“‘These data reflect several trends, including an escalating tribalism, where various prejudices like anti-Semitism, xenophobia and homophobia, among others, are widely shared across a diverse grouping of people,’ Brian Levin, the report's lead author, said. ‘Next, local demographic changes in densely populated cities means more people are coming into contact with each other right at a time when fearful stereotypes are increasingly become the kindling for violent behavior.’”
Read the complete commentary at “MLK more relevant as hate crimes rise.”
CSUSB professor discussed influence of white supremacist group, ‘The Base,’ after some of its members were arrested
Jan. 17, 2020
Brian Levin, director of CSUSB’s Center for the Study of Hate and Extremism, was one of the experts interviewed for an article about The Base, a white supremacist group, an the arrests Thursday of three alleged members of the group in a on the East Coast, which has put a renewed focus on the largely decentralized movement spanning chapters in North America and around the world.
A post from Roman Wolf, believed to be a pseudonym for The Base's founder, described the arrests as "targeted harassment" and warned the group "will continue our struggle for survival undeterred."
It's a threat that law enforcement should continue to take seriously, said Levin.
"Having a network is a dangerous thing — particularity when there are folks with military or technical experience involved," Levin said.
With 2020 being an election year, he added, he expects the number of hate crimes to only increase. Over the past decade, his research has found that the two worst months for hate crime incidents in the U.S. were in November 2016 and October 2018.
"Groups like The Base are a symptom of a polarizing, fragmented society, but they're accelerated by it as well," Levin said. "While these sorts of groups have a short half-life once law enforcement comes after them, if you think this is the last we've heard from The Base or groups like it, you're sorely wrong."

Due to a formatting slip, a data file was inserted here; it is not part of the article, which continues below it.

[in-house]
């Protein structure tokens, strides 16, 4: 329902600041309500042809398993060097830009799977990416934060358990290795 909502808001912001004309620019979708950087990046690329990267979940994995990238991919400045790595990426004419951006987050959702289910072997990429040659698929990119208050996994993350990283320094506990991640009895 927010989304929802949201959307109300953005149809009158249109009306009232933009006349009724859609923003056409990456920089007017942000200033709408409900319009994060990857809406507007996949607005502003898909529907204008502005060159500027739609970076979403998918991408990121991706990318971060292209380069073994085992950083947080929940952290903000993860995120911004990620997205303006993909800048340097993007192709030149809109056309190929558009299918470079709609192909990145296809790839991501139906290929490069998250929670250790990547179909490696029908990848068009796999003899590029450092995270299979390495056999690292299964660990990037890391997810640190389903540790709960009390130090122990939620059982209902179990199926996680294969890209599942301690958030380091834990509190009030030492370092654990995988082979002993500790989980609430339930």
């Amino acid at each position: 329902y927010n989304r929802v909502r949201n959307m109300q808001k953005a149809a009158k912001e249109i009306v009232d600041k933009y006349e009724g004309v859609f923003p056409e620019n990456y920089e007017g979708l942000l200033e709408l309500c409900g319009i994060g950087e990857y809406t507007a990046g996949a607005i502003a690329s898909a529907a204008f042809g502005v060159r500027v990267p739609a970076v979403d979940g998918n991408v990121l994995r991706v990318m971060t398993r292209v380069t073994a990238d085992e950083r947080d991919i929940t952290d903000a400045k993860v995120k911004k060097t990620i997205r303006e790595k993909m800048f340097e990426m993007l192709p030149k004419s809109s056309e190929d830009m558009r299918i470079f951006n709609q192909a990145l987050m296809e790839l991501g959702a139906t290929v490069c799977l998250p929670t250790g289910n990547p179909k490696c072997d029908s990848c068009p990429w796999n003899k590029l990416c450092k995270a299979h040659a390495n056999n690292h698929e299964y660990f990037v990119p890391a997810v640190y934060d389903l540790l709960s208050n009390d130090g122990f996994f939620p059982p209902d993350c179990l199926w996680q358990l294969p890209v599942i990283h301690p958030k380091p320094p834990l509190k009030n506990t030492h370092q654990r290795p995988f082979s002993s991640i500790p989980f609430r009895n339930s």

Read the complete article at “What is The Base? FBI arrests of alleged white supremacists puts focus on extremist group.”
Latest report by CSUSB’s Center for the Study of Hate and Extremism cited in article about African American and Jewish relations
Jan. 19, 2020
An article about African American and Jewish relations in Brooklyn, N.Y., and recent anti-Semitic attacks on ultra-Orthodox Jews in Jersey City, N.J., and Monsey, N.Y., cited research from CSUSB’s Center for the Study of Hate and Extremism.
According to a report from the Center of the Study of Hate and Extremism at California State University, San Bernardino, there were 213 anti-Semitic hate crimes in New York City as of Dec. 25, 2019, compared to 189 in 2018.
Other large cities with significant Jewish populations reported increases, too. The center reported that anti-Semitic hate crimes reached an 18-year high in the country’s largest cities: New York, Los Angeles and Chicago.
In Los Angeles, there were 58 anti-Semitic crimes up from 43 in 2018. Chicago saw an increase to 19, up from 13 the year before.
"Hate crimes are getting more violent," said Brian Levin, the center's director.
The worst month as far as the number of incidents over the last decade was November 2016, he said. The worst day in 13 years was the day after the presidential election.
Read the complete article at “‘We’re Going to Win This:’ African Americans, Jews in Brooklyn Reject Return to 1990s Tensions.”
These news clips and others may be found at “In the Headlines” at inside.csusb.edu.